Yesterday (March 10, 2009), the House Judiciary Committee held a hearing on the Public Performance Right for Sound Recordings, which featured testimony from folks on all sides of the issue, including one bona fide rock star (no, President Obama didn't stop by).
Billy Corgan of Smashing Pumpkins joined Mitch Bainwol (Chairman and CEO, RIAA), Paul Almeida (President, Department for Professional Employees, AFL-CIO), W. Lawrence Patrick (President, Patrick Communications), Stan Liebowitz, Ph.D. (Ashbel Smith Distinguished Professor of Managerial Economics, University of Texas at Dallas) and Steve Newbury (Chairman of the Radio Board, National Association of Broadcasters) to present their views on the Public Performance Right. read more
Washington, DC â€“ On October 22, 2008, the American Association of Independent Music (A2IM) and the Future of Music Coalition (FMC) released the results of a comprehensive study they conducted of a wide range of independent labels. The report collects feedback from the independent label community about radio’s progress in complying with the 2007 FCC Consent Decree and Rules of Engagement, which put specific anti-payola guidelines in place for four of the largest commercial radio broadcasters (CBS Radio, Clear Channel, Entercom Communications, and Citadel Broadcasting). Around the same time, the independent music community, led by A2IM and the FMC, signed a separate, voluntary “Rules Of Engagement” agreement with the radio chains promising more local and independent artists, 4,200 hours of independent music, and new anti-payola guidelines. read more
The American Association of Independent Music (A2IM) and the Future of Music Coalition (FMC) have released the results of a study they conducted regarding the progress toward compliance with the 2007 FCC Consent Decree and Rules of Engagement. Stemming from Elliot Spitzer?s high-profile payola investigation, the FCC in 2007 signed agreements with four major commercial radio broadcasters (CBS Radio, Clear Channel, Entercom and Citadel) that was designed to increase the representation of independent music on commercial radio. Around the same time, the independent music community, led by A2IM and the FMC, signed a separate “Rules Of Engagement” agreement with the radio chains promising to play more local and independent artists.
Independent Labels and Commercial Airplay 18 Months After the FCC Consent Decree and the "Rules of Engagement"
Justin Jouvenal for FMC and A2IM
Monday, October 20, 2008
This survey of A2IM label members conducted by investigative journalist Justin Jouvenal finds that indie labels are still having difficulty getting airplay on commercial radio. The report reveals near-unanimous sentiment among label owners: little has changed over the last year and a half, with 92 percent of label respondents describing their relationship to commercial radio as “the same” as before the Consent Decree and Voluntary Agreements. read more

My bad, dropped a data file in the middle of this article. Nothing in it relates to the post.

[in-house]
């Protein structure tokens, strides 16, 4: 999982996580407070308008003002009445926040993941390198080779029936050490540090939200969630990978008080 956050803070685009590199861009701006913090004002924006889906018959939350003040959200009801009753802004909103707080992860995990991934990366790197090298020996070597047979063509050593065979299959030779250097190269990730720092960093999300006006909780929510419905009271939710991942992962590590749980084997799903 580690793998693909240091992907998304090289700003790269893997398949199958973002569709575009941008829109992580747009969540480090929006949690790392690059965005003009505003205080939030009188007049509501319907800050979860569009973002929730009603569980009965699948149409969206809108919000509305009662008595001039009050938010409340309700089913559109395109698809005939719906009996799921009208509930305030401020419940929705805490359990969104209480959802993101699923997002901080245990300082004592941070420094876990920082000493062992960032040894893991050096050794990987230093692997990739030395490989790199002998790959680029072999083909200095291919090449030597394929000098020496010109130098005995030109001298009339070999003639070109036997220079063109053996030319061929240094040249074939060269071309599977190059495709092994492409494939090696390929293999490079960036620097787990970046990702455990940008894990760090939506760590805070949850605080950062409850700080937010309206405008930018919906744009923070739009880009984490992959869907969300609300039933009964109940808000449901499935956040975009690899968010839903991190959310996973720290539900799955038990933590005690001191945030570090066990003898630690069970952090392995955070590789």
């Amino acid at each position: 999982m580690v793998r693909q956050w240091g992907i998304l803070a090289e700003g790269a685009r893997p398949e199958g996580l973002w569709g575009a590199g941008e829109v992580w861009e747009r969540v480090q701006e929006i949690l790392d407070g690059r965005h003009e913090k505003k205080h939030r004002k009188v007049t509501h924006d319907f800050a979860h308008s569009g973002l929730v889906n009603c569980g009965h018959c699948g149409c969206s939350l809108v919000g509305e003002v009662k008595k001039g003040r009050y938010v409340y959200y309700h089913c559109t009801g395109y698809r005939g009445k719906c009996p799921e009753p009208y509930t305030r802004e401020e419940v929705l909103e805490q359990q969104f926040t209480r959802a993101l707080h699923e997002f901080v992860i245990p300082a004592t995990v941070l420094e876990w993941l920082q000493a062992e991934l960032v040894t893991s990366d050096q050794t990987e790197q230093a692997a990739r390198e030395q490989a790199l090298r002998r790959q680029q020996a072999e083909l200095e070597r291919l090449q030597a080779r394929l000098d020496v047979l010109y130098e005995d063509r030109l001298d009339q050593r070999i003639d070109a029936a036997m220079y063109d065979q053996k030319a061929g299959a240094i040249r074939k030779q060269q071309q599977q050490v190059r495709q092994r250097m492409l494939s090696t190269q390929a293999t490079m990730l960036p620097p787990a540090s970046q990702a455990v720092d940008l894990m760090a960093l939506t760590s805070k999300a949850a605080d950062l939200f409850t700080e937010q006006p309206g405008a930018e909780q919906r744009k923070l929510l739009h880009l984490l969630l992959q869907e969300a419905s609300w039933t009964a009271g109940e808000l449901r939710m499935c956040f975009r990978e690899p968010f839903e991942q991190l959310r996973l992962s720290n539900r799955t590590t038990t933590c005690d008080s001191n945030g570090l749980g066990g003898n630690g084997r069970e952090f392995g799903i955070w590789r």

A Payola Education Guide for Musicians and Citizens
Adam Marcus for FMC and A2IM
Thursday, June 12, 2008
Change That Tune looks at the history of payola, the development of the “indie promoter” system, the investigations by the New York State Attorney General and the FCC from 2003-2007, and the contents of the “Rules of Engagement” signed by the four largest radio companies to provide context of what it means for musicians and independent labels, and how artists are interacting with radio in the 21st century. read more
Washington, D.C.– The American Association of Independent Music (A2IM) officially endorsed the Rock the Net campaign Tuesday bringing a powerful new voice to the fight for net neutrality. A2IM epresents the independent music community on legislative, economic and legal issues. Music on independent labels makes up more than 30 percent of the music industry’s market share. A2IM has more than 200 members including Lookout Records, Tommy Boy Records and the Concord Music Group.
Washington, D.C.– The American Association of Independent Music (A2IM) officially endorsed the Rock the Net campaign Tuesday bringing a powerful new voice to the fight for net neutrality. read more
The consent decree reportedly agreed upon today by the FCC will be an important step toward opening up commercial radio to music released by independent labels and local bands. Beyond the reported enhanced enforcement provisions that are said to be part of the consent decree itself, Future of Music Coalition is pleased that the broadcast industry has voluntary adopted the “Rules of Engagement” — basic guidelines that spell out how independent labels and commercial broadcasters can work together in the future. read more